Is weight a vector or scalar?

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We all know that in the study of physics most of the time we deal with two types of quantities namely scalars and vector quantities. There is a difference between scalar and vector quantities.

A scalar quantity is a number that represents only one value, such as length, area, volume, etc. A vector quantity is a quantity whose magnitude is represented by a single number, but whose direction is also specified. For example, the displacement between two points along a line is a vector quantity because its magnitude is measured in terms of distance, but its direction is specified by the position of the point relative to the origin. Some other examples of vector quantities include force, velocity, torque, etc.

Our current discussion is about is weight a vector or scalar? If I am to answer this question straight away I would say

Weight is a vector quantity

Now the question arises why is it so. Why is weight a vector quantity?

Often time people are confused between these two quantities

  1. Mass
  2. Weight

In day-to-day life, people use them interchangeably but in the context of physics these two are different quantities and there should be no confusion about their meaning. Mass is a scalar quantity while weight is a vector quantity. Mass is defined as an object’s total amount of matter. Mass is an intrinsic property of matter. It is measured in kilograms, pounds, ounces, etc.

How is weight a vector quantity? 

Weight is the force exerted by gravity on an object. It is measured in newtons, pounds, ounces, etc.

Weight is a vector quantity because it has both magnitude and direction. The direction is called the weight line.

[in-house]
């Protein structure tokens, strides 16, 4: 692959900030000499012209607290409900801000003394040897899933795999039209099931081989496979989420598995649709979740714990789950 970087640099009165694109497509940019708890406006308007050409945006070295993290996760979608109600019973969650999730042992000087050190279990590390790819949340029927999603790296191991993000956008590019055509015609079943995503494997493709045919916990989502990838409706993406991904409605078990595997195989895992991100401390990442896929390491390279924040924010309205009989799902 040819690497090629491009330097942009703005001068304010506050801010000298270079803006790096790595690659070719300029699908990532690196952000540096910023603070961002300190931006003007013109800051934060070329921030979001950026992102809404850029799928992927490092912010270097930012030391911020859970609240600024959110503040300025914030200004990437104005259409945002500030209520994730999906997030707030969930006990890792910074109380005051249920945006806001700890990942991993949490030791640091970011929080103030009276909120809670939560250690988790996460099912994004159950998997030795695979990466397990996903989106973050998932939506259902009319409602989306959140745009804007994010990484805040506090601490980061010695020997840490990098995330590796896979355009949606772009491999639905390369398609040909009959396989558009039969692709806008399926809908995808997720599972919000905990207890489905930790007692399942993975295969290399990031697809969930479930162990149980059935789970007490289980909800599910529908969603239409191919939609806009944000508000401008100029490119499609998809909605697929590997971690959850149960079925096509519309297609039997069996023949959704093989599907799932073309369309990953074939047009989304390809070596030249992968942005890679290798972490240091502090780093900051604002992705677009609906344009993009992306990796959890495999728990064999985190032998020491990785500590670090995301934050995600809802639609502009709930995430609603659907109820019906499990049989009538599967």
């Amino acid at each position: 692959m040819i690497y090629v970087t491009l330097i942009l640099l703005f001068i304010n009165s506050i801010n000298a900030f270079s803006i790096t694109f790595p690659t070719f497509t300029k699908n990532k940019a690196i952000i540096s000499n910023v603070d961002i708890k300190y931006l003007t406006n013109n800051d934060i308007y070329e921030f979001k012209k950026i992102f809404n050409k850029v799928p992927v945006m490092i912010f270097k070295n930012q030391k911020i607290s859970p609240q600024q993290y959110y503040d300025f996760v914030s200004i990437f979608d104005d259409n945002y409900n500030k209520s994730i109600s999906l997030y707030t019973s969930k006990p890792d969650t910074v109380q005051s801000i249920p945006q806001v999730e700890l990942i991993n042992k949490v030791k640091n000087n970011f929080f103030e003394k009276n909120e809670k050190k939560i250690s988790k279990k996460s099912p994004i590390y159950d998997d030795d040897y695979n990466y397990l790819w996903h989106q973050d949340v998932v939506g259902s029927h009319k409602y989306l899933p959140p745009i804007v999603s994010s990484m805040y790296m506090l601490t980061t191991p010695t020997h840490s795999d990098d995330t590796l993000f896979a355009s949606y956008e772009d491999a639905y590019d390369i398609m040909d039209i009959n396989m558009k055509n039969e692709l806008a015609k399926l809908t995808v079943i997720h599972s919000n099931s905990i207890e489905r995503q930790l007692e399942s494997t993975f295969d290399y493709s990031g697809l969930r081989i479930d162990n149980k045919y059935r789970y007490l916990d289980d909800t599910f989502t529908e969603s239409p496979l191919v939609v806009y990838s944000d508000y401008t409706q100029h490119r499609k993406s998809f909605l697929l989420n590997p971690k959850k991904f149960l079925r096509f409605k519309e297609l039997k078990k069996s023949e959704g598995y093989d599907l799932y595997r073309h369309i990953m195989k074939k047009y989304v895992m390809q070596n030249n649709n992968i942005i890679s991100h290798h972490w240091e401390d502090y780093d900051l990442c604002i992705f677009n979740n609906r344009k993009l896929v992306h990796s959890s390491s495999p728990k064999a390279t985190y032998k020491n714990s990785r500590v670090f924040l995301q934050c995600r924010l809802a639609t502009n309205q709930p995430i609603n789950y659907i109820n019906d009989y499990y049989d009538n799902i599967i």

See also  Representation of vectors graphically

Let’s look at the reason why we are calling weight a vector quantity.

I hope you’re familiar with the formula for calculating force (according to Newton’s Second Law of Motion) in vector form which is given by the relation

$\vec F = m\vec a$

Where $F$ is a vector and acceleration $\vec a$ is also a vector.

On the other hand, take a look at the weight formula which is given by the relation 


Where $W$ is the body’s weight and $g$ is the acceleration due to gravity. The value of acceleration due to gravity is $9=9.8m/s^2$

Because gravity is constantly accelerating you downwards, the direction of this force (weight) is also downwards. It is a vector quantity because it has a direction. (see Is acceleration a vector or scalar?)

The weight of an object acts in the downward direction.

If a scalar is multiplied by a vector, the magnitude and direction of the resultant quantity may change, but the resultant quantity is always a vector, according to the law of vectors or algebra of vector.

It is important to note here that $W=mg$ applies all the time even when the object under consideration is not accelerating.

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